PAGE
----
It appears that our attempts to fix a couple of the less usable components in SSIS has been canned, once again. See the following links for the generic “Won’t Fix” response on putting a UI on the Pivot and making the SCD perform better than say, a dead possum.
Whilst this is slightly disappointing, fortunately for those who like the Dimension Merge (formerly Kimball SCD) component, Pragmatic Works have come to an arrangement with Todd McDermid to include a supported version of it available in a future release of their TaskFactory bundle of SSIS components. This means for those who live in risk-averse enterprises, you can now use the component as it comes with a support package.
I’ve finally had a chance to boot up SSIS in Denali and play with it myself. In this post i’m going to look at some of the things that have – and surprisingly – have not appeared…
I’ve had a scan through the Tasks in the Control Flow and Components in the Data Flow to see what’s there. First observation is that all the components have got funky new icons. I don’t see anything new function-wise on the control flow, but it’s interesting to note the Execute DTS 2000 Package task remains, implying this piece of backwards compatibility will still remain.
There’s only one completely new item available on the Data Flow, which is the Data Correction component. However as per this blog post by Hennie de Nooijer on his BI Future blog, it appears to be unusable. It looks like this is where SSIS will touch upon the Data Quality Services component of SQL Server (SSDQS), but since it has no Advanced Editor available and it can’t be configured by the normal editor there’s not much I can find out about how this component works. One for review in a future CTP.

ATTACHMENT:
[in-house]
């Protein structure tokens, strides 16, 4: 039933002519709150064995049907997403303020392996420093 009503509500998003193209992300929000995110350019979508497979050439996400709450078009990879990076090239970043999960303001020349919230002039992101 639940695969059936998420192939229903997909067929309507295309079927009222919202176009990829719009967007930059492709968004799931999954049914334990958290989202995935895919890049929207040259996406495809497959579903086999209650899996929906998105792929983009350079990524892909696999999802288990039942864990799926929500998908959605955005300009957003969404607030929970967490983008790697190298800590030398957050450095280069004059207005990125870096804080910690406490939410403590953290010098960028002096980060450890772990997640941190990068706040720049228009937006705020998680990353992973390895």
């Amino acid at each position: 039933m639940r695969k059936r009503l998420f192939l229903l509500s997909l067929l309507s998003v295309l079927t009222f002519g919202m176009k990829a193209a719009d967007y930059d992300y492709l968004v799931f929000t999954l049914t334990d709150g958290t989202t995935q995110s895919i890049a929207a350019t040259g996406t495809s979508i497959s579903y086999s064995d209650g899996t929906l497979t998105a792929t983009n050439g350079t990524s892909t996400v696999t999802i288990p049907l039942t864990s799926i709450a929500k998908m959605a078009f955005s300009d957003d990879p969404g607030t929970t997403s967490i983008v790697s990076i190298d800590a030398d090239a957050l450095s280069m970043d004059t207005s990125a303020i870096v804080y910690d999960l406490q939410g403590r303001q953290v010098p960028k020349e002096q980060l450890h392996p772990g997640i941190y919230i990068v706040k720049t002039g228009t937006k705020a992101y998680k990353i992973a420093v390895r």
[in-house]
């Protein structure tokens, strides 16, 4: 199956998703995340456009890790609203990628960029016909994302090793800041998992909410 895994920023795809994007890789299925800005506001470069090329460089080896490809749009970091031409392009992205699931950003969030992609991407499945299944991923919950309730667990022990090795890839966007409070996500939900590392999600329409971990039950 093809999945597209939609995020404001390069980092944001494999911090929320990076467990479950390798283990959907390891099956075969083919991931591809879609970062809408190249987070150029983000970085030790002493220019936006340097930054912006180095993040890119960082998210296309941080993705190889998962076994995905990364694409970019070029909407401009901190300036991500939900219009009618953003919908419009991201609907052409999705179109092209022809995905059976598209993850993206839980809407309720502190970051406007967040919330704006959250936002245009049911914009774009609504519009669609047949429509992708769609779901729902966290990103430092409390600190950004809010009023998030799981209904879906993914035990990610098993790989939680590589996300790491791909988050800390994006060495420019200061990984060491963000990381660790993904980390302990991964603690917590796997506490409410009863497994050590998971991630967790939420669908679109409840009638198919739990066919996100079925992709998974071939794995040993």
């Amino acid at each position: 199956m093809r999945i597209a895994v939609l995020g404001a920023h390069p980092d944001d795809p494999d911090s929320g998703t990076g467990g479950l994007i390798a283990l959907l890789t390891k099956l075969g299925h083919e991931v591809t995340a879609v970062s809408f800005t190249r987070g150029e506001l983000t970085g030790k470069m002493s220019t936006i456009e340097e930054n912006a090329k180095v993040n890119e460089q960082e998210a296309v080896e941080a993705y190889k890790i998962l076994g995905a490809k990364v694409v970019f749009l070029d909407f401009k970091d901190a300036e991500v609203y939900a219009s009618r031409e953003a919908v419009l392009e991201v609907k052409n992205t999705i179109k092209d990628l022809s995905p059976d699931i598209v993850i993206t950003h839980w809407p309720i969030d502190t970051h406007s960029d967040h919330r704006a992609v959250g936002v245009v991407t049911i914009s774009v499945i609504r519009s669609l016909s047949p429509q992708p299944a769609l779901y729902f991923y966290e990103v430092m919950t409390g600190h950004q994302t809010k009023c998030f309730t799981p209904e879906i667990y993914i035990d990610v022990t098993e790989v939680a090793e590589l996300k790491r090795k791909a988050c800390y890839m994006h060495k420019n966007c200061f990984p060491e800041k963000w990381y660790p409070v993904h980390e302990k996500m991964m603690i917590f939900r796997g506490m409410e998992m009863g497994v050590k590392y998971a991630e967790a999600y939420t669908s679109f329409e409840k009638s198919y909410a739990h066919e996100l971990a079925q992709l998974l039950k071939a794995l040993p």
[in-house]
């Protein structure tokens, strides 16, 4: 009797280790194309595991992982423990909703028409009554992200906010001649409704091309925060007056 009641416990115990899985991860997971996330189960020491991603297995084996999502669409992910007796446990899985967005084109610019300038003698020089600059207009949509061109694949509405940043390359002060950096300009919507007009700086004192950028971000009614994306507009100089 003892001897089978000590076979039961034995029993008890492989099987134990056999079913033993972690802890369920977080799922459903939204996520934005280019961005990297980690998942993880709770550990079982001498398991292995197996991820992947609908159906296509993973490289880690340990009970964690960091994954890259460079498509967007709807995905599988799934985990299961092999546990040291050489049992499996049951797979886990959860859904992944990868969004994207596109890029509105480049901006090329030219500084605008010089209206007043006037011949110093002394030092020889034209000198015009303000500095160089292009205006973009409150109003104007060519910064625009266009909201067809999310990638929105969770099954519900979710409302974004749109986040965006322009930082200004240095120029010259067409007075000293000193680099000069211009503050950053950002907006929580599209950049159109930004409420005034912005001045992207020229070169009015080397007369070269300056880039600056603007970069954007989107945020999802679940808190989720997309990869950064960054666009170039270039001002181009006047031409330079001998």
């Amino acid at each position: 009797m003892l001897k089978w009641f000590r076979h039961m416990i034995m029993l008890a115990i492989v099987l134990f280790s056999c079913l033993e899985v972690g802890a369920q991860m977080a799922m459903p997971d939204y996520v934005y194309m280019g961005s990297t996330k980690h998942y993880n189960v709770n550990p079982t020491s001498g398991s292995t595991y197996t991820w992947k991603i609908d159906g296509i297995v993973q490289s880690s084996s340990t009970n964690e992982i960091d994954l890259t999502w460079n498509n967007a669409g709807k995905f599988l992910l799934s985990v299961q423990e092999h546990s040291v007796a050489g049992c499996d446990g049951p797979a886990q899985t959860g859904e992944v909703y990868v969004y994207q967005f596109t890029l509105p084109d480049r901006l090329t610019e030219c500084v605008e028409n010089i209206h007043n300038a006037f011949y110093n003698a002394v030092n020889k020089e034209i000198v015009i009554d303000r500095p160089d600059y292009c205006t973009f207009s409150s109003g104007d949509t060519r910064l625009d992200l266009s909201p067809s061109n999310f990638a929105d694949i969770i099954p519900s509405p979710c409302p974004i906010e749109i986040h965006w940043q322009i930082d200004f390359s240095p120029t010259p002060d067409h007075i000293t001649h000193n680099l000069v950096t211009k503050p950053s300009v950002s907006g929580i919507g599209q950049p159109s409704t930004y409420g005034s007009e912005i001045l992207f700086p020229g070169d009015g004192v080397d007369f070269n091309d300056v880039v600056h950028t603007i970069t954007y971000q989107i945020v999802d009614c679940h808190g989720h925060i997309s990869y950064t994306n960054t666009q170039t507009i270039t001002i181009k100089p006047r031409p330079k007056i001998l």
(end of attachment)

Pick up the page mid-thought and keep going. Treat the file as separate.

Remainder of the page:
There’s a sort of new, sort of not, item in the form of the Source and Destination assistants, which are effectively Wizards for building Source and Destination adapters. It tidies up the toolbox a bit but other than that doesn’t seem to add much for experienced users.
There generally seems to have been a lack of updates that address some of the existing issues with individual components – given that some of these – especially the SCD and Pivot – have been poor since day 1 – now 5 years ago – it’s a shame to have seen no changes at all.
To at least get the Pivot and SCD fixed I’m raising new connect items for them – please vote for them by following the links below and we may get them fixed in a future CTP:
In SQL 2008 a new T-SQL construct was added – the MERGE operation. (Ok, pedants will know this wasn’t new to Oracle, but it was new to SQL Server).
This operation allows for the merging of a dataset into a reference dataset – which can be remarkably similar to Insert / Update operations effected by the Slowly Changing Dimension transformation. However the way it operates is very different. Instead of the SCD’s row by row evaluation approach, the MERGE operation is a set based operation. What this means is it compares the whole of the source dataset to the reference dataset in a single pass. This has significant implications for performance – on a site where I implemented this the operation which took 1,200 seconds in the SCD cut down to 51 seconds using a Merge.
There are limitations and differences to be aware of:
You cannot directly return row counts for Insert / Update / Ignore operations in the Merge
As it is a bulk operation a single row will cause failure of the whole batch
There’s no GUI – just hand crafted SQL
Less error trapping / logging options
More flexibility in terms of actions when matches / non matches are found